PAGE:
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As We Memorialize Mandela, Remember Those Who Stood With Him
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As We Memorialize Mandela, Remember Those Who Stood With Him
As We Memorialize Mandela, Remember Those Who Stood With Him
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SCOTT SIMON, HOST:

By the time he died this week, Nelson Mandela was considered one of the few - maybe the only - giant on the world stage. But the man who was prisoner 466-slash-64 on Robben Island, was a giant among heroes who offered their lives for freedom as valiantly as he did. In a way, the acclaim the world now heaps so justly on Nelson Mandela commemorates them, too.

There was Walter Sisulu, who first recruited Nelson Mandela to the African National Congress, and formed the ANC Youth League with him in 1944. He was arrested many times, and spent years living underground before they were arrested and stood trial in 1964. When a prosecutor told the court the defendants did not represent the real South Africa, Mr. Sisulu replied: Why doesn't the government put the matter to the test by having elections in which everyone could vote? They had no answer.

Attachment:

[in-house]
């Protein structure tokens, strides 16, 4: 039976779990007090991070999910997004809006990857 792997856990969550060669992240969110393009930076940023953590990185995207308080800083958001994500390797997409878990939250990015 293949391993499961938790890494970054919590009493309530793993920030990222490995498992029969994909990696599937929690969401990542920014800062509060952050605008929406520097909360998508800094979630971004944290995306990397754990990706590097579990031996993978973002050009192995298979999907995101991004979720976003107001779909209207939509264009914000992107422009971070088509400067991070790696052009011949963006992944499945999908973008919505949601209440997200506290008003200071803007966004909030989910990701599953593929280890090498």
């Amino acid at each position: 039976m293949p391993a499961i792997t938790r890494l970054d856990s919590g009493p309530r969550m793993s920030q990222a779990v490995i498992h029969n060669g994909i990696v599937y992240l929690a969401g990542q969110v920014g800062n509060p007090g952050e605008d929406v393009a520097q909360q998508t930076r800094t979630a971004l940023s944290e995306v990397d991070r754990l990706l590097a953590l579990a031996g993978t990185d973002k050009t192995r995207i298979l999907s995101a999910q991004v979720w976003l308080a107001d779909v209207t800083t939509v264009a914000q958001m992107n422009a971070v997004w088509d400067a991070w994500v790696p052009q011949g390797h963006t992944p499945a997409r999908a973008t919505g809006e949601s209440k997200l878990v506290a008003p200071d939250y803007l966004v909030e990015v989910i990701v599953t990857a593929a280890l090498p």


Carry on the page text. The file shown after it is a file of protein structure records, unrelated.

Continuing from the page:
There is Ahmed Kathrada, who also stood in the dock with Nelson Mandela, and cracked rocks with him on Robben Island. He was inmate 468/64. After their release, Mr. Kathrada wrote a great memoir, called "A Simple Freedom," in which he said that a prisoner can look through his cell window and choose to see either bars or stars.

There's Stephen Biko, a fierce, funny and eloquent former medical student who led the Black Consciousness Movement. In the 1970s, while Nelson Mandela and other ANC leaders languished in prison, Mr. Biko seemed to many exactly what South Africa's racist regime feared he would be: the next generation in the struggle against apartheid. He was banned in 1973, and arrested outright in 1977; thrown into a prison cell in Port Elizabeth, stripped and chained. Police said, unconvincingly, that he struck his own head. So they put him, naked, into the back of a police van and drove 750 miles to Pretoria, where he died of his wounds. Steven Biko was almost 31.

There are so many names to memorialize, they are difficult to remember. There were the men, women and children who died at the Sharpeville Massacre in 1960, when police fired into a crowd protesting a law of South Africa's apartheid; and those who died in the Soweto shootings of 1976. And there were thousands of township kids who marched peacefully, and boldly, into police bludgeons. Each sacrifice helped tip South Africa toward justice.

In many ways, the victims of apartheid pardoned their country. As Stephen Biko said: In time, we shall be in a position to bestow on South Africa the greatest possible gift - a more human face.

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